Taking elected office is often a Cinderella-like experience. Normal people with private lives are thrust into a strange and magical public world where their dreams really do come true.
Maybe no singing birds or supernatural pumpkins accompany them, but they are beset with many other surreal experiences: instant celebrity, power, deference and hundreds of new best friends vying for their attention with flattery and promises.
If that's not enough, there are the perks of the job – the taxpayer-funded cars and phones, the gifts from lobbyists, the tickets to games, the parties, the beautiful women wanting to be with them.
Then there's the money.
If it is a job like one of the 15 L.A. City Council or five county supervisors' seats, it comes with a fat salary and flush discretionary account. On top of that are the billions of taxpayers' dollars that can be spent (or misspent, as the case so often seems to be; just note the LAPD's spending revelations this week) as part of the job.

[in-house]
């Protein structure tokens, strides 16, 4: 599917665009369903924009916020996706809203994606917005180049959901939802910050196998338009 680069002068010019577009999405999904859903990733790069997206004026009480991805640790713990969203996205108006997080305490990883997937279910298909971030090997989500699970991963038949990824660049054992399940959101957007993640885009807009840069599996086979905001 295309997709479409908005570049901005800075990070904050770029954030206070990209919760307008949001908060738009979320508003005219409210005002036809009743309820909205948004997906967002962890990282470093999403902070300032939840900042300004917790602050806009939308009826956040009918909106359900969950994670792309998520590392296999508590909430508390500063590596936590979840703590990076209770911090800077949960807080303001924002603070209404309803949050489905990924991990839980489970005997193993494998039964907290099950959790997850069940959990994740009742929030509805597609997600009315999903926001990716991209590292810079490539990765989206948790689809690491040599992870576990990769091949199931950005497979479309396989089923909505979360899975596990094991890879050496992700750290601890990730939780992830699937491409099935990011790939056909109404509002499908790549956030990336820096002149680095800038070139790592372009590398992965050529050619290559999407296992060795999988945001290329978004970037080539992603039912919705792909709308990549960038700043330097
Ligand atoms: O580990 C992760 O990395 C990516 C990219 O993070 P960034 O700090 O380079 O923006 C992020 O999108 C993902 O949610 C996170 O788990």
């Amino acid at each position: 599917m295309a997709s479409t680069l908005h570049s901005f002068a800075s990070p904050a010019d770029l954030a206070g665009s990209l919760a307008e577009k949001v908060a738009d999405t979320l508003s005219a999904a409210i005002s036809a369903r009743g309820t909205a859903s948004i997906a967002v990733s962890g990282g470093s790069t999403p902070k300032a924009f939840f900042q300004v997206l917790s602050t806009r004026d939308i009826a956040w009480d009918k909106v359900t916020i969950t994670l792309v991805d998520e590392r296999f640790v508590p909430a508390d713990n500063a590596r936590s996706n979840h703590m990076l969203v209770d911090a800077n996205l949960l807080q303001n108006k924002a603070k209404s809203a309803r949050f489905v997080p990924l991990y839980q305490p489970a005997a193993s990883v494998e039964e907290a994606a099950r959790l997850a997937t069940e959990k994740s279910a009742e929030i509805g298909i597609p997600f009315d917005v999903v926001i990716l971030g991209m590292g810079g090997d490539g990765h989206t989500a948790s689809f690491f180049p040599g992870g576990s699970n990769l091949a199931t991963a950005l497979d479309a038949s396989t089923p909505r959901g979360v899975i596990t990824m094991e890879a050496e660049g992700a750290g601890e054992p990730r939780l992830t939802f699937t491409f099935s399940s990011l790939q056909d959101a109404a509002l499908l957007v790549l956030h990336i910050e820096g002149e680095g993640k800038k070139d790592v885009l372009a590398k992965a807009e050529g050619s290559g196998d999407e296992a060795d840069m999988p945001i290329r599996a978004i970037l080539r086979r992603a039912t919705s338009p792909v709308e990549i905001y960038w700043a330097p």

It is understandable, then, that this kind of experience would alter – in some cases corrupt – any normal person.
But new Los Angeles County Supervisor Mark Ridley-Thomas' disconnection with the public goes far beyond what's reasonable. Less Cinderella, more Wizard of Oz.
He's planning a $707,000 remodel of his office suite in the county Hall of Administration and can't understand why people are offended. His reaction shows he's completely
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